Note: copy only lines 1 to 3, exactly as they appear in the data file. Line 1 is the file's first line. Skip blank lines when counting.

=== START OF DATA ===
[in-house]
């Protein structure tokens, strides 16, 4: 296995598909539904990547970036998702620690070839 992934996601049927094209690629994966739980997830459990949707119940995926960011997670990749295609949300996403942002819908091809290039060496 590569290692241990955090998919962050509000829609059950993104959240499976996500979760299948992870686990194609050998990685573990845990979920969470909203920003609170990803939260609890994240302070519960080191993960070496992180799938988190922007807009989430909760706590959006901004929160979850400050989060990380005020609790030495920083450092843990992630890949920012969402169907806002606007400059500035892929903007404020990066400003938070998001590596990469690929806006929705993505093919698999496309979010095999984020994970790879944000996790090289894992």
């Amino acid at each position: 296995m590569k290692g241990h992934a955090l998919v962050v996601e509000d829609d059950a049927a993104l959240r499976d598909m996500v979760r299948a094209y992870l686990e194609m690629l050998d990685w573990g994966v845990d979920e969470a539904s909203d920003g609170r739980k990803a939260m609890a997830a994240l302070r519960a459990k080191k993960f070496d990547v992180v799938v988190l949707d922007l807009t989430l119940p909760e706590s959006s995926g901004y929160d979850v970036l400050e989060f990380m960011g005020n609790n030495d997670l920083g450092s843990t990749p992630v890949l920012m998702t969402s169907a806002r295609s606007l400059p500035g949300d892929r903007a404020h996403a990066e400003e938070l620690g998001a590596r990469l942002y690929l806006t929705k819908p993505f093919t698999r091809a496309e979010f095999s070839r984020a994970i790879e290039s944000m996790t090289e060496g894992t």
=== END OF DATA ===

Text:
[in-house]
């Protein structure tokens, strides 16, 4: 296995598909539904990547970036998702620690070839 992934996601049927094209690629994966739980997830459990949707119940995926960011997670990749295609949300996403942002819908091809290039060496 590569290692241990955090998919962050509000829609059950993104959240499976996500979760299948992870686990194609050998990685573990845990979920969470909203920003609170990803939260609890994240302070519960080191993960070496992180799938988190922007807009989430909760706590959006901004929160979850400050989060990380005020609790030495920083450092843990992630890949920012969402169907806002606007400059500035892929903007404020990066400003938070998001590596990469690929806006929705993505093919698999496309979010095999984020994970790879944000996790090289894992």
């Amino acid at each position: 296995m590569k290692g241990h992934a955090l998919v962050v996601e509000d829609d059950a049927a993104l959240r499976d598909m996500v979760r299948a094209y992870l686990e194609m690629l050998d990685w573990g994966v845990d979920e969470a539904s909203d920003g609170r739980k990803a939260m609890a997830a994240l302070r519960a459990k080191k993960f070496d990547v992180v799938v988190l949707d922007l807009t989430l119940p909760e706590s959006s995926g901004y929160d979850v970036l400050e989060f990380m960011g005020n609790n030495d997670l920083g450092s843990t990749p992630v890949l920012m998702t969402s169907a806002r295609s606007l400059p500035g949300d892929r903007a404020h996403a990066e400003e938070l620690g998001a590596r990469l942002y690929l806006t929705k819908p993505f093919t698999r091809a496309e979010f095999s070839r984020a994970i790879e290039s944000m996790t090289e060496g894992t």